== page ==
Percy Jackson: Sea of Monsters

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Percy Jackson: Sea of MonstersAlso available on Blu-Ray

The second Percy Jackson movie, based on Rick Riordan's urban fantasy teen novels. Son of Greek god Poseidon, Percy (Logan Lerman) ventures to the Sea of Monsters to find the mythical Golden Fleece. 

Percy has had an unnervingly quiet school year. But then he discovers that the magical borders protecting Half Blood Hill are failing. Unless something is done, the camp will be attacked by demons and monsters. The only way to restore power to the camp's borders is to find the Golden Fleece.

From the director of Diary of a Wimpy Kid.

Logan Lerman, Nathan Fillion, Jake Abel, Alexandra Daddario, Stanley Tucci, Leven Rambin, Missi Pyle, Brandon T. Jackson

Directed by
Thor Freudenthal ('Diary of a Wimpy Kid', 'Hotel for Dogs')

Written by
Scott Alexander, Marc Guggenheim, Larry Karaszewski

(PG) Violence and coarse language | Adventure, Fantasy, Kids & Family | USA | Official Website


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Average rating 4 Stars out of a possible 5 Stars

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5 Stars out of a possible 5 Stars

Reviewed by May
Good CGI, otherwise pretty flat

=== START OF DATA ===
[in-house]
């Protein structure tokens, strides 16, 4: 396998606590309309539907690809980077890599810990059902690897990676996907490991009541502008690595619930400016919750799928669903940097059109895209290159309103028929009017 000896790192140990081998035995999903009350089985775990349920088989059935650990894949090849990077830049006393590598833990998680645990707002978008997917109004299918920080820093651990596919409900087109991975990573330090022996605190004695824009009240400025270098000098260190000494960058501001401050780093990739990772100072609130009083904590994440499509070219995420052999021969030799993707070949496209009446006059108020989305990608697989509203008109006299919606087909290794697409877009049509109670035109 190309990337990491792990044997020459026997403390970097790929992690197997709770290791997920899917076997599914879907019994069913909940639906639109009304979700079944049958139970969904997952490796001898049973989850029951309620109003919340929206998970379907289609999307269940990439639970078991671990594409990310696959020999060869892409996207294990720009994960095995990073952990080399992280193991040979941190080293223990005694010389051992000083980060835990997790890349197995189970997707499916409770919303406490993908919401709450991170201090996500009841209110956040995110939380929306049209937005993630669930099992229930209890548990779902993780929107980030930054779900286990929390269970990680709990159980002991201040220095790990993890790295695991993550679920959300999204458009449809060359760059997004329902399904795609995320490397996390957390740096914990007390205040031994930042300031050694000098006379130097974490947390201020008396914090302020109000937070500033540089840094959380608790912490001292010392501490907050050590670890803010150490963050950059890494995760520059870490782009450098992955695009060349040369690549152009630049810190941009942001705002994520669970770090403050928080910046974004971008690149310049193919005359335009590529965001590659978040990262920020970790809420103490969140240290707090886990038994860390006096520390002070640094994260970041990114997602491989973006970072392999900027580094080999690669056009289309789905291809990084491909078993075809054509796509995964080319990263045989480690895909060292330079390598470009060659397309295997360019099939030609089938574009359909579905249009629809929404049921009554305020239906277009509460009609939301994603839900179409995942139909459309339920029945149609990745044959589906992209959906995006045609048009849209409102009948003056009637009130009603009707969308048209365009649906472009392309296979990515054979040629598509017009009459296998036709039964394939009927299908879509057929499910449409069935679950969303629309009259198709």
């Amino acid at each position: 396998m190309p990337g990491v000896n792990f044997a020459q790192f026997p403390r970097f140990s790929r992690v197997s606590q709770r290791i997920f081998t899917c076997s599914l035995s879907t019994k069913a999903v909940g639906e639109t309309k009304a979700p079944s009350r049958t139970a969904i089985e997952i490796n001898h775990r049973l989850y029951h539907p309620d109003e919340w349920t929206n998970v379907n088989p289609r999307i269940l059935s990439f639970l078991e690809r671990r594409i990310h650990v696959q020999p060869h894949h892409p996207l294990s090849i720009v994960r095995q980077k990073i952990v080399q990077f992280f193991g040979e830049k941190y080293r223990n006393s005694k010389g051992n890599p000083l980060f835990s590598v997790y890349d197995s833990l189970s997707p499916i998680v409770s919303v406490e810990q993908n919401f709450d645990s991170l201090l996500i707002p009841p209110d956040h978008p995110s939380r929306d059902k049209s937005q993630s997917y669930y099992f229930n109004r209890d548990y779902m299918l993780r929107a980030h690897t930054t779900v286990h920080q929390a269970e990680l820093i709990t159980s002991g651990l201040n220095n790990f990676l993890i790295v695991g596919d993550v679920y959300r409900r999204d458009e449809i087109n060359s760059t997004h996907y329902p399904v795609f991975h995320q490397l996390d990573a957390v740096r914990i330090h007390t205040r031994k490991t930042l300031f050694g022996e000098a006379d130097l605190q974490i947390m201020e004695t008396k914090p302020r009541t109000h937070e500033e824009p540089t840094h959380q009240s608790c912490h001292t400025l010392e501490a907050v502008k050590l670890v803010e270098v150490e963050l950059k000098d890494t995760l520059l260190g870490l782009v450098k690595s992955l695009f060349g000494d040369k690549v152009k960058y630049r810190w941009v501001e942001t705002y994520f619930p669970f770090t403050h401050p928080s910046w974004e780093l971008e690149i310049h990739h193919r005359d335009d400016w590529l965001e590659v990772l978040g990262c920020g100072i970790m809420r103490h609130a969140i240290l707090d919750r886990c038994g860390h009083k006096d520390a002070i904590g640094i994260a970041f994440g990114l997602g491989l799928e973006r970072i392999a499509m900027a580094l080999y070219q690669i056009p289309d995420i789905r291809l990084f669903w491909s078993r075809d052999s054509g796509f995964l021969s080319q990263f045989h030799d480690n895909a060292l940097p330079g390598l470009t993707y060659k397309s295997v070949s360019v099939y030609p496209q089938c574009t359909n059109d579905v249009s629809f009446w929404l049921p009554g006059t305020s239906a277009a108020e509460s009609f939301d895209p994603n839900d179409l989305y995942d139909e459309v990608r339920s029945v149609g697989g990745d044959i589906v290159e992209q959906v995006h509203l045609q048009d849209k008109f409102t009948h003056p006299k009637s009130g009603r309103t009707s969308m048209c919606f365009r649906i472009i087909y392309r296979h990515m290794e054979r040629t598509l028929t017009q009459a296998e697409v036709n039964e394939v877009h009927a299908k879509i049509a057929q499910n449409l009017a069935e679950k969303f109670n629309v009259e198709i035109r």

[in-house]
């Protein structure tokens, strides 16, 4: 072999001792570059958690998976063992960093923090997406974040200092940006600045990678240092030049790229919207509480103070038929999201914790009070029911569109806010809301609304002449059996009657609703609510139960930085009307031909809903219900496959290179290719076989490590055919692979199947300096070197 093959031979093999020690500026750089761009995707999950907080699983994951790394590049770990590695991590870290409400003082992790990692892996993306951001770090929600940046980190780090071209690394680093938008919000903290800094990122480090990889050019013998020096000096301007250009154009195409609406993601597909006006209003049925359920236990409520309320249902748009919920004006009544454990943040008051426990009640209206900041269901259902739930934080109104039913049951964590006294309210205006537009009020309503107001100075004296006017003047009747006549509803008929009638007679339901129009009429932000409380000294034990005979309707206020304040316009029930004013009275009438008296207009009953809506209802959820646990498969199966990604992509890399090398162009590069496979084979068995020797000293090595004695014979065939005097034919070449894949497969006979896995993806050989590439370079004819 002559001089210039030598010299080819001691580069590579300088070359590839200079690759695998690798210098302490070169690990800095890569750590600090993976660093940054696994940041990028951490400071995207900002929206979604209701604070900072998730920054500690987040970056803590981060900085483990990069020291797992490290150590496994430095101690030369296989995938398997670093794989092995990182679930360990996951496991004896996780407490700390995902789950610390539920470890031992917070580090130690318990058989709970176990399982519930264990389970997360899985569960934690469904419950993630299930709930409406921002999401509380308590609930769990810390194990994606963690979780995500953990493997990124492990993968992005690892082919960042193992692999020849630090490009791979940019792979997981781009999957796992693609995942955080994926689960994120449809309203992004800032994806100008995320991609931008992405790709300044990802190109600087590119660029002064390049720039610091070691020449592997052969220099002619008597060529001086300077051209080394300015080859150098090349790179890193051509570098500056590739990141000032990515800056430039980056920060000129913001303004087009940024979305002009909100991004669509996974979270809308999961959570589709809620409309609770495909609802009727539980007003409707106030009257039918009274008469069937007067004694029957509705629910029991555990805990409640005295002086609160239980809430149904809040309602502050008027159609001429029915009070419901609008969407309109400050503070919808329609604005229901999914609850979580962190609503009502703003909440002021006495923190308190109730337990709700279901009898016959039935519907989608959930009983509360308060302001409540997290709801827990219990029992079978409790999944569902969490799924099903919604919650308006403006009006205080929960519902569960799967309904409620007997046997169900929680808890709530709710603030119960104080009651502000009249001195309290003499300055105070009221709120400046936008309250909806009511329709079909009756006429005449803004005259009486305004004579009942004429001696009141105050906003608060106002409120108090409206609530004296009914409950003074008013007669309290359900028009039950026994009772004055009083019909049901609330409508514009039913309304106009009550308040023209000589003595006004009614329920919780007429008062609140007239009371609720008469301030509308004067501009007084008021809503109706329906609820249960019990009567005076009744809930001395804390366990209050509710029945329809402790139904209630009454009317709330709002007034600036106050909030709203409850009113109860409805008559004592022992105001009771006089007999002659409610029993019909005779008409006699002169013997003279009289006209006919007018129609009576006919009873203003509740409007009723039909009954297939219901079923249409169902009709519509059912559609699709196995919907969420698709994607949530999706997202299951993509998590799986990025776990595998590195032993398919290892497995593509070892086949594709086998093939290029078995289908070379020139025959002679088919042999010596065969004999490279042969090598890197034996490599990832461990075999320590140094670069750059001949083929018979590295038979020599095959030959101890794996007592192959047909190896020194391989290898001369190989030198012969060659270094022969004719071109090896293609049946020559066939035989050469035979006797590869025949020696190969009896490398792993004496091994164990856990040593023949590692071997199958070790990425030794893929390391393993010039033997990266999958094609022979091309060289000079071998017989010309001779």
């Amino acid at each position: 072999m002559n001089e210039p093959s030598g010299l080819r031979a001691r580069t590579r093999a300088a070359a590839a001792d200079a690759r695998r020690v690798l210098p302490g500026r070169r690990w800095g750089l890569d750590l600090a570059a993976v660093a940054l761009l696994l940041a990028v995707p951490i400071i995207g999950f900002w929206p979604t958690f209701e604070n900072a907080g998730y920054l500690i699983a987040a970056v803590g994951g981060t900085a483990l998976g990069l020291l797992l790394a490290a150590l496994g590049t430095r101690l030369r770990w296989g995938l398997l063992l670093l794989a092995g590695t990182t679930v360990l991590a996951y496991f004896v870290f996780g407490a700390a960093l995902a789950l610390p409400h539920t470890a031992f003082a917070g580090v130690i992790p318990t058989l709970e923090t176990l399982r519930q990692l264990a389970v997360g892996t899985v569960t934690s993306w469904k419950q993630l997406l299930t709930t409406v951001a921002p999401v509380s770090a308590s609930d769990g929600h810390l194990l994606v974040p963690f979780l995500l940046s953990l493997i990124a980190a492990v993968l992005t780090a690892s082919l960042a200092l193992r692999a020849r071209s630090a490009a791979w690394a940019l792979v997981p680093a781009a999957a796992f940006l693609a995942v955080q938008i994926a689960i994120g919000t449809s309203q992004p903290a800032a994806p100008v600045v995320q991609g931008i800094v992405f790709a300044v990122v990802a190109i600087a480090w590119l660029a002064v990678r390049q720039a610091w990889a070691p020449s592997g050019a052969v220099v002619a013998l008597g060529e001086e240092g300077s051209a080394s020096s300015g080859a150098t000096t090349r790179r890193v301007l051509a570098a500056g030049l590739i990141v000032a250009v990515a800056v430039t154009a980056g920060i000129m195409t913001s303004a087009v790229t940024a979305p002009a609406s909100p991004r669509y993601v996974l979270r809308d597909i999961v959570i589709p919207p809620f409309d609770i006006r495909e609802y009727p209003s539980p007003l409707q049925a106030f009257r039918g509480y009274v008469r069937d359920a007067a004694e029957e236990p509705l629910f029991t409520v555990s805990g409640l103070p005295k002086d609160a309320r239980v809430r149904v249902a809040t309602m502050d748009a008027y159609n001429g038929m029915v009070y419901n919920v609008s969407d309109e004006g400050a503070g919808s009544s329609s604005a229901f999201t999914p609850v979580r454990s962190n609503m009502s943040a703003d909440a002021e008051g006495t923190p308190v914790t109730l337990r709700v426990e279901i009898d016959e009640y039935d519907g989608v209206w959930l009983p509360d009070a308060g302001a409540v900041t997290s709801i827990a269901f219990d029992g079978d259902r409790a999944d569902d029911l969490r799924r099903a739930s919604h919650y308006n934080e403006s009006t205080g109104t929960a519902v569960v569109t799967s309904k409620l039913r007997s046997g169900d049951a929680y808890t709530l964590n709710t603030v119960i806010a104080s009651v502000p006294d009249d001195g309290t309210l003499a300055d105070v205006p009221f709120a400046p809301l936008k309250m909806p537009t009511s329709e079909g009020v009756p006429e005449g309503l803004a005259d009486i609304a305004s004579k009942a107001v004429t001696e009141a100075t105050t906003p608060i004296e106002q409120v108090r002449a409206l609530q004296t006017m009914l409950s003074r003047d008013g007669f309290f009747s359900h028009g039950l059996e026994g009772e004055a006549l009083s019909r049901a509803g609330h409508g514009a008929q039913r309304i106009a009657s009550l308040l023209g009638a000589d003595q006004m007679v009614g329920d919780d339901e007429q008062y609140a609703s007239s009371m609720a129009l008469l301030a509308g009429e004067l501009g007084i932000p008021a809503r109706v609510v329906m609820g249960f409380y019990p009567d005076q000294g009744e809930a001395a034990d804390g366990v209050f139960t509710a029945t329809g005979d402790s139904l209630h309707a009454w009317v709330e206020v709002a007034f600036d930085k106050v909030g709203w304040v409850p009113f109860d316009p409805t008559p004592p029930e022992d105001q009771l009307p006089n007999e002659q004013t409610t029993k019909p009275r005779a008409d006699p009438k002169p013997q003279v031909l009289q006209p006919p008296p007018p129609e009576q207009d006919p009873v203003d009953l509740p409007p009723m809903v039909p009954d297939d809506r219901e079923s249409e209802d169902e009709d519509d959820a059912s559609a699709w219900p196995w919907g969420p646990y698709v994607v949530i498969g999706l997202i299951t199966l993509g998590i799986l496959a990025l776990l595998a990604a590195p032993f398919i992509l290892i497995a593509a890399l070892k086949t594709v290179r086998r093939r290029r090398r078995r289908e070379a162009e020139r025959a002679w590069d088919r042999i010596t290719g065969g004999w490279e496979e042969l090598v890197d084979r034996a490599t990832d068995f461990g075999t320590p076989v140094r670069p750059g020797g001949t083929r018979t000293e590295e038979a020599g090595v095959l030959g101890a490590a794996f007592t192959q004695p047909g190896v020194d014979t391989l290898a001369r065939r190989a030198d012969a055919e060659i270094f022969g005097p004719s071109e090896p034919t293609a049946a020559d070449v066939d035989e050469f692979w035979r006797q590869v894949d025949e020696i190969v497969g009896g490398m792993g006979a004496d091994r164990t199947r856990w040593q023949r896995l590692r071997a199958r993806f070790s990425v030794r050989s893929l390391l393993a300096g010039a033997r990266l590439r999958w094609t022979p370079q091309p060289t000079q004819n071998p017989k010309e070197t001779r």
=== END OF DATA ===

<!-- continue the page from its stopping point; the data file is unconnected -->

2 Stars out of a possible 5 Stars

The CGI for the character Kronos was imagined in an interesting way. Other than that, this film sort of limps along. Kind of fun, but just needs a bit (OK , a lot) more zip to make it work.

Reviewed by bukster


Average rating 2 Stars out of a possible 5 Stars

Dissolve (USA)

Percy Jackson: Sea Of Monsters continues a tradition of adequacy that could be described as “epic-ish” or “majestic-esque.”

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Empire (UK)

The CG does its part of the bargain, but even more than the brighter, breezier original this is a pale imitation of Potter.

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Guardian (UK)

The kids are charmless, the adults bemused.

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Hollywood Reporter

Buoyant effects help keep this sequel from being a noisily hit and myth proposition.

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New York Times

Diverting enough - the director, Thor Freudenthal, is savvy with effects and keeps his young cast on point.

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Time Out London

There’s really nothing to recommend ‘Sea of Monsters’: the young cast are smug and forgettable; the action sequences barely get going before they’re over; and the whole affair is riddled with product placement and pop cultural references – one girl even seems to possess a magic iPad.

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Total Film

The final showdown whisks up the requisite excitement, but the open-ended coda feels like an optimistic throw of the dice from the franchise showing meagre signs of Harry Potter longevity.

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Variety (USA)

An epic showcase for mediocre CGI and slapdash screenwriting.

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